When I was a kid, dad drove late model GM cars and we never had a breakdown. ’55 Pontiac, ’59 and ’65 Chevy wagons never let us down.
My Dad ran out of gas 3 or 4 times in the 4 years we had a Pinto wagon, but otherwise I don’t recall any roadside emergencies.
I do remember my grandfather’s ’73 LeSabre. It was a low option sedan, so not as nice as this Electra but it would swallow 4 adults and 2 or 3 kids with ease.
Buick really was on a roll in terms of design, engineering, and quality in the mid-60s through the early 70’s and this great piece brings back good memories. I rode in many 225s (and many other Buick models – see below) during those years, from a high school friend’s father’s new 67 through a 1974, and every one was smooth, quiet, and luxurious. A friend and I drove all over hot, muggy Chicago one week-end in August 1975 in his uncle’s dark green 74 225 four-door hardtop and it was a sweet ride. As someone else mentioned above, that air conditioning ran C O L D!
During my first job at UCLA while a new graduate student in 1972 I worked for a staff person who had a new 1972 Skylark Custom coupe in ice blue metallic. What a nice car: the softest high quality vinyl upholstery, again, icy air conditioning, and great sound insulation. And another friend way back in 1965 had a new Wildcat convertible with the 465 and four-speed – what a bomb that was to drive at age 16 with a new driver’s license. Buick had something for every generation back in those days and truly was an aspirational brand. Thanks for the memories.
In the winter of ’77, a 4-door ’76 Electra impacted my family. Literally. Our back yard backed up to a two lane road at the intersection with a country lane. The road was up a steep slope, about 6 feet above our yard. From our kitchen table window, you would see lights shine up when a car on the country road reached the intersection, especially in winter.
It was around 11pm. My parents had just returned from the symphony in Pittsburgh and we were around the table when we saw the lights, then realized they weren’t moving. We opened the back door to see what was up, and a young girl with her face covered in blood appeared from the screen of trees at the back of our yard. My mom and dad raced out to help her, and we kids scrambled to get towels and call 911.
Later, I got up the back and saw what happened. At the bottom of the slope was the 225, with the rear of the hardtop roof pinned to the back seat. Amazingly, the three girls in the car, who were all in the wide front seat, suffered only surface lacerations, even though they weren’t wearing seatbelts.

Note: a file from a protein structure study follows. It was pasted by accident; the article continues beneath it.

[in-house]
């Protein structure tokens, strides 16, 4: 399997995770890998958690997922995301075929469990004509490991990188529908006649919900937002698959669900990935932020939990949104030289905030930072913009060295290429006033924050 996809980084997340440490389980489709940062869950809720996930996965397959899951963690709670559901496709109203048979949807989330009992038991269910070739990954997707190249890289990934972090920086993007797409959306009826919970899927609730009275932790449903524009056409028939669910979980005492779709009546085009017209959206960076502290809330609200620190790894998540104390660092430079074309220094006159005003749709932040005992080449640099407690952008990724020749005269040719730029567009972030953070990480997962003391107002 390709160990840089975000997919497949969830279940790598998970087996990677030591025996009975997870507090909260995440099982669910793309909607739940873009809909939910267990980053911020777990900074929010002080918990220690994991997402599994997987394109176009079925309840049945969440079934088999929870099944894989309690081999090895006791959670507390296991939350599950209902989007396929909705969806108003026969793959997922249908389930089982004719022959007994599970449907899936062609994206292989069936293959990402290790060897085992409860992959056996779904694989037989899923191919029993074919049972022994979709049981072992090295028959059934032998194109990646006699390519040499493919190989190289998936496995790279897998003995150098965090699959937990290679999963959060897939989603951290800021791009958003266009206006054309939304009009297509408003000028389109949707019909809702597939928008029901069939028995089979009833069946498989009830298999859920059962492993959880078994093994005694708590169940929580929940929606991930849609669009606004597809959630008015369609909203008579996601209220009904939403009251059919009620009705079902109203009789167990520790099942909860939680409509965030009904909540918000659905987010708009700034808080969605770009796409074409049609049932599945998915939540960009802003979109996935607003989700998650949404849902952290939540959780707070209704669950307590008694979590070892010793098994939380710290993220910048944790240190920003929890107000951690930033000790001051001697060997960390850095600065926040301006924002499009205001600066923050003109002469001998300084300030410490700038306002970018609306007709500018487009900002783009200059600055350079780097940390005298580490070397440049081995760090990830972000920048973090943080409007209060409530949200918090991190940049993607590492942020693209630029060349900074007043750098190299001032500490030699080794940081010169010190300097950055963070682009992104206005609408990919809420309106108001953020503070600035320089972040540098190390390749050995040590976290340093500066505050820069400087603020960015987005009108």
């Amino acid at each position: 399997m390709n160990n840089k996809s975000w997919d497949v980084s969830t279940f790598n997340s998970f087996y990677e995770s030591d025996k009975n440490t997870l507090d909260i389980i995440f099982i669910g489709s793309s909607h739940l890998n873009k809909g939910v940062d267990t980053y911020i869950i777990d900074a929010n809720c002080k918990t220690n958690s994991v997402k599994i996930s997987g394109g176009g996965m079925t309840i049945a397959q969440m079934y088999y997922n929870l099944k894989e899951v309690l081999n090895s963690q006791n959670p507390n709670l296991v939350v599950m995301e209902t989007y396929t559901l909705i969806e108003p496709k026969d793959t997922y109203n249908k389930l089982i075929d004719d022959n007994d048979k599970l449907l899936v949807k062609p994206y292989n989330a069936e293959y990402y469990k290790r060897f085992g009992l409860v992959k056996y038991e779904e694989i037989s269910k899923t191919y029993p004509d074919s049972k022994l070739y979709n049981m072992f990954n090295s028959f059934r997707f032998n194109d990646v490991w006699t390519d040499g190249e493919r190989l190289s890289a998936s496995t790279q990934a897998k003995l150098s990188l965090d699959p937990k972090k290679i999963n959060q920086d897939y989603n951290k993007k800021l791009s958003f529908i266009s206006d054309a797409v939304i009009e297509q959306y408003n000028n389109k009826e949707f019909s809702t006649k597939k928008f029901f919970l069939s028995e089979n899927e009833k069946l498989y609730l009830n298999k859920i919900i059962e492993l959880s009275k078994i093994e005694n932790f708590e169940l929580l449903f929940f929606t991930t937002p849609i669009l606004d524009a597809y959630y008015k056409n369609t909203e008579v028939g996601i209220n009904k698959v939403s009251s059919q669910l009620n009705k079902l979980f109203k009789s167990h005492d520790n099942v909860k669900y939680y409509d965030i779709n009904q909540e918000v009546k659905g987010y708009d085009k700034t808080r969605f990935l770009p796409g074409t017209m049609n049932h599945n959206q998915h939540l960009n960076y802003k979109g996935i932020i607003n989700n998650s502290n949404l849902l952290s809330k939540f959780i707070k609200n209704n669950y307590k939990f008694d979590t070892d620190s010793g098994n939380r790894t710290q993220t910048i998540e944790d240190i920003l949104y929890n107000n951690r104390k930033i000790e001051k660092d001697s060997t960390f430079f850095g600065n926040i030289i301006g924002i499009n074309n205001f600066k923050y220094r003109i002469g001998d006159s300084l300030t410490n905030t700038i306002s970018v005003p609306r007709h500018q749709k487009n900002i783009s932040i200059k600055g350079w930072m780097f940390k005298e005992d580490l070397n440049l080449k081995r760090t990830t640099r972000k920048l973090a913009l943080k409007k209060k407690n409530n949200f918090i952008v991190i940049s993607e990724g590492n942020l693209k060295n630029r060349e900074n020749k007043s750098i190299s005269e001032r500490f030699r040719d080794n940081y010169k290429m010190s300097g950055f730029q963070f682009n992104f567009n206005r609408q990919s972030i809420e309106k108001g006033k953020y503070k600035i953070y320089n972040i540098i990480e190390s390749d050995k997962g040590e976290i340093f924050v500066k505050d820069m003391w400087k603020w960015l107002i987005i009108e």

So what happened? They were drinking, and weaved off the far side of the road onto the gravel berm. Punching the gas and swinging the wheel hard to the left launched them vertically across the road, where the rear of the roof met a big tree on our property and deposited them in our back yard, taking out a couple of 4-inch trunked trees along the way.
After much effort, they managed to extract the big Buick from our back yard, but the gash on the big tree remained. And for years afterword, bits of tempered windshield glass would surface from the earth.
And every time I see one of these, that night immediately comes to mind.
Interestingly, I had a similar experience growing up, with a car going airborne and landing in our backyard, which faced a busy street. In my case, the car was a Ford Tempo, and the driver fell asleep. Fortunately, neither he or his passenger were seriously injured.
Back in the summer of 1960 our family piled into our 1953 Pontiac for our annual vacation to the beach in Wildwood, NJ. The tired old Chieftain made it to about five miles from our destination, when an awful grinding noise emanated from under the hood and it stopped dead. It was towed to a local garage, where my Dad was informed that a connecting rod unconnected and cracked the block of the straight 8. It needed a new engine and the family was 160 miles from home. It made little sense to replace the engine on a car that was its last legs anyway, so we walked to a nearby Plymouth dealership where my father bought a used ‘57 Belvedere off the lot. It was a beautiful four door hardtop with push button Torque-flite, power steering and brakes. We transferred the luggage from the old Pontiac and went on our way. The Plymouth proved problematic and literally fell apart over the next few years, with hardware bits constantly falling off the car and frequent engine starting problems. Ironically the push button Torque-flite, which initially was a concern to my father, never gave us a problem. The car was such a bad experience that my father never considered a Chrysler product ever again. It was replaced in 1963 by a new Olds Dynamic 88.
These were popular cars in Chicago and I always thought they looked amazing. The Electra 225 had those huge taillights framed in bumper guards, while the LeSabre’s taillights had the bumper guards sweep up from under the bumper and cross above each light before returning, framed on three sides.
The ventiports were in full force located on the hood like an old 1953. Hardtops. Massive doors. Long. Heavy. Decadent.
5000 pounds. 9 mpg. Whew! What a sled.